I’m sure I could go and get some background information on the band from their MySpace page or something, but right now and no offense to the band, I don’t care who these guys are. I’m all about this fantastic collection of incredibly emotive songs! The songs that make up Sketches From Silence are blues based rockers with great elements of melody and just enough metallic crunch to give them heft and an air of significance. Imagine, if you will, the artful melodies of The Beatles mixed with the working class edge of a band like Lynyrd Skynyrd. Songs that are instantly recognizable and emotionally gritty at the same time. Songs performed by musicians who, though exceptionally talented and proficient at their instruments, hang back and add textures . . . flavors . . . panache . . . all at the right times for the benefit of the songs. And, on top of all of that, no two songs sound like they’re cut from the same sheet music. Each track has its own individual feeling and vibe, but Tripdavon does a great job of creating enough consistency within the production to allow us to hear the distinctiveness of each song. The songs are just multiple images of who this band are . . . kinda’ like we’re walking through a carnival hall of mirrors and seeing the band from a variety of different angles.
I fault the opening track, “Annalise,” for distracting me from my gaming duties, but for God’s sake! Listen to the guitar melodies as they dance around the tight ass rhythm section and the bass sustaining those notes with the slight slide up the neck at the end of the measure. The subdued vocals enter the mix, coming across like a tortured artist baring his soul, pleading for his love to return to him. And, just as you’re beginning to buy into this singer’s pain, the song explodes into a chorus filled with, if possible, even more tortured vocals and a melody that tugs at the heart strings. This is an impeccably written and performed song. The composition isn’t your typical verse/chorus/verse/chorus. Tripdavon work in great pieces of music to this composition by adding subtle accents of distorted guitar to accompany the rhythms as well as provide meandering lines of melody; a change up in the formula by including a bridge where I never expected to see a chasm, some clean guitar tones for extra texture, and the elegantly mournful bass runs at the break. All special nuances that provide for continued listening pleasure. “Annalise” is the absolute perfect track to open the album because it offer the listener everything that they could possibly need to grab the attention and compel them to continue listening.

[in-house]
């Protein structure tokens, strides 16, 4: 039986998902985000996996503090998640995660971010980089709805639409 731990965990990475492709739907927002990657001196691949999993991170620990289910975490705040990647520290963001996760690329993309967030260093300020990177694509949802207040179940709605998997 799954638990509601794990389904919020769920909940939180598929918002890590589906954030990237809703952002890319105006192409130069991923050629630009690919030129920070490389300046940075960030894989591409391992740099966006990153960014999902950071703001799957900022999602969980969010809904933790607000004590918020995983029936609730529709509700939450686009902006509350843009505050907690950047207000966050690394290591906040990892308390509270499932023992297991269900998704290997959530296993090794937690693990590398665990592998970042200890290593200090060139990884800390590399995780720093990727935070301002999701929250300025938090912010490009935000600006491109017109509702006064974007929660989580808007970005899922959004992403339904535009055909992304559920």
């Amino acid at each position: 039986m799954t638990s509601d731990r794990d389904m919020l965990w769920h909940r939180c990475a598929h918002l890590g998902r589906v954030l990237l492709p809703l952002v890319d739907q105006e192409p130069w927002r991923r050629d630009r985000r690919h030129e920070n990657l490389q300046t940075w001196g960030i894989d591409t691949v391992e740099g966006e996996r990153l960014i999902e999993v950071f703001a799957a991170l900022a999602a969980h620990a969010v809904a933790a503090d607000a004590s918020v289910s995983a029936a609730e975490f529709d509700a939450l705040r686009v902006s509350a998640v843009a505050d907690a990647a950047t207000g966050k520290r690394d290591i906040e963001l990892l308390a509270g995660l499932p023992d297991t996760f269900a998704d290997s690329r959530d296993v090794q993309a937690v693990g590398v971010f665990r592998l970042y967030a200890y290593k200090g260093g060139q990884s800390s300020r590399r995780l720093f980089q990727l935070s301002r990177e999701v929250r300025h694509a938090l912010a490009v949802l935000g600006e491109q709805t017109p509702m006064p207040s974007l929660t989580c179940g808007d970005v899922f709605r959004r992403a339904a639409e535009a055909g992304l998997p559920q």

Where “Annalise” is has an upbeat tempo, Tripdavon bring us something a bit more moody and haunting with “This Is Life.” This song is as captivating as it gets. Great melodies woven into the fabric of the composition, uplifting lyrics, and that interstellar musicianship make this song one of my favorites from the album. Opening with a quiet guitar passage, “This Is Life” builds upon itself, note after note, measure after measure, to ultimately become a behemoth of emotional sound. The vocals, so warm, tell a tale of the pleasures and pain of living life, and the lyrics work so damn well with the moodiness of the music. Though, truth be told, the melody and structure are frighteningly reminiscent of “Delivered” from Renegade Saints and like “Delivered,” “This Is Life” captivates the imagination with images of introspective seclusion and emotions scraped raw from life experience. The dynamics to this song are unprecedented and I love when these guys drop all the music down to just the bass, drums, and understated clean guitars after huge walls of open and distorted chords.